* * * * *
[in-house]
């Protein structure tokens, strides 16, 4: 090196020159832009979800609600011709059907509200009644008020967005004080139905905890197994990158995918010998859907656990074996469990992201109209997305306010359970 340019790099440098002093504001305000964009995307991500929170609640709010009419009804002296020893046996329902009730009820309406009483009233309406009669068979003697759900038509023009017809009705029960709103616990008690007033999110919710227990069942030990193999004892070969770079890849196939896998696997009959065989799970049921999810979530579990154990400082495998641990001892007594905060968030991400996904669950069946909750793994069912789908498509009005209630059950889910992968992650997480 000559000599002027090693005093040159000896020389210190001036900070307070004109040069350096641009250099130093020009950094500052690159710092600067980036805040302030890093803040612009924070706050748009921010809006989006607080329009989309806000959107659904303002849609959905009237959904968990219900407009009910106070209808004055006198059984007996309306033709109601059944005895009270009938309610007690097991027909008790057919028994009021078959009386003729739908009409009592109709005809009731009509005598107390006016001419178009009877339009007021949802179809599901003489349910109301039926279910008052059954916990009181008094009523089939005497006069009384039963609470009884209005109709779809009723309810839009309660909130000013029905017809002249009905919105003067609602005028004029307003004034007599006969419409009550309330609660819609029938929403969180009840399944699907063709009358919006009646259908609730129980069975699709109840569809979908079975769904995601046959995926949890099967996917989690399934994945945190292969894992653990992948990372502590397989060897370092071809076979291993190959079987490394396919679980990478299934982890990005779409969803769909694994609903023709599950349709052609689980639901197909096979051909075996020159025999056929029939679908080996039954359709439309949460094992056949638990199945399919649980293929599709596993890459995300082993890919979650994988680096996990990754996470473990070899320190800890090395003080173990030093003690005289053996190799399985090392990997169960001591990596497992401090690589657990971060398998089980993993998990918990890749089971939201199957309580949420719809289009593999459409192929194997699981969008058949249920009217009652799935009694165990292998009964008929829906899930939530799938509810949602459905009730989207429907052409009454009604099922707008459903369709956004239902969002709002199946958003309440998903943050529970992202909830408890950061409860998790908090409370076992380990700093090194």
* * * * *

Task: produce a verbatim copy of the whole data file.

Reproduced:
[in-house]
């Protein structure tokens, strides 16, 4: 090196020159832009979800609600011709059907509200009644008020967005004080139905905890197994990158995918010998859907656990074996469990992201109209997305306010359970 340019790099440098002093504001305000964009995307991500929170609640709010009419009804002296020893046996329902009730009820309406009483009233309406009669068979003697759900038509023009017809009705029960709103616990008690007033999110919710227990069942030990193999004892070969770079890849196939896998696997009959065989799970049921999810979530579990154990400082495998641990001892007594905060968030991400996904669950069946909750793994069912789908498509009005209630059950889910992968992650997480 000559000599002027090693005093040159000896020389210190001036900070307070004109040069350096641009250099130093020009950094500052690159710092600067980036805040302030890093803040612009924070706050748009921010809006989006607080329009989309806000959107659904303002849609959905009237959904968990219900407009009910106070209808004055006198059984007996309306033709109601059944005895009270009938309610007690097991027909008790057919028994009021078959009386003729739908009409009592109709005809009731009509005598107390006016001419178009009877339009007021949802179809599901003489349910109301039926279910008052059954916990009181008094009523089939005497006069009384039963609470009884209005109709779809009723309810839009309660909130000013029905017809002249009905919105003067609602005028004029307003004034007599006969419409009550309330609660819609029938929403969180009840399944699907063709009358919006009646259908609730129980069975699709109840569809979908079975769904995601046959995926949890099967996917989690399934994945945190292969894992653990992948990372502590397989060897370092071809076979291993190959079987490394396919679980990478299934982890990005779409969803769909694994609903023709599950349709052609689980639901197909096979051909075996020159025999056929029939679908080996039954359709439309949460094992056949638990199945399919649980293929599709596993890459995300082993890919979650994988680096996990990754996470473990070899320190800890090395003080173990030093003690005289053996190799399985090392990997169960001591990596497992401090690589657990971060398998089980993993998990918990890749089971939201199957309580949420719809289009593999459409192929194997699981969008058949249920009217009652799935009694165990292998009964008929829906899930939530799938509810949602459905009730989207429907052409009454009604099922707008459903369709956004239902969002709002199946958003309440998903943050529970992202909830408890950061409860998790908090409370076992380990700093090194």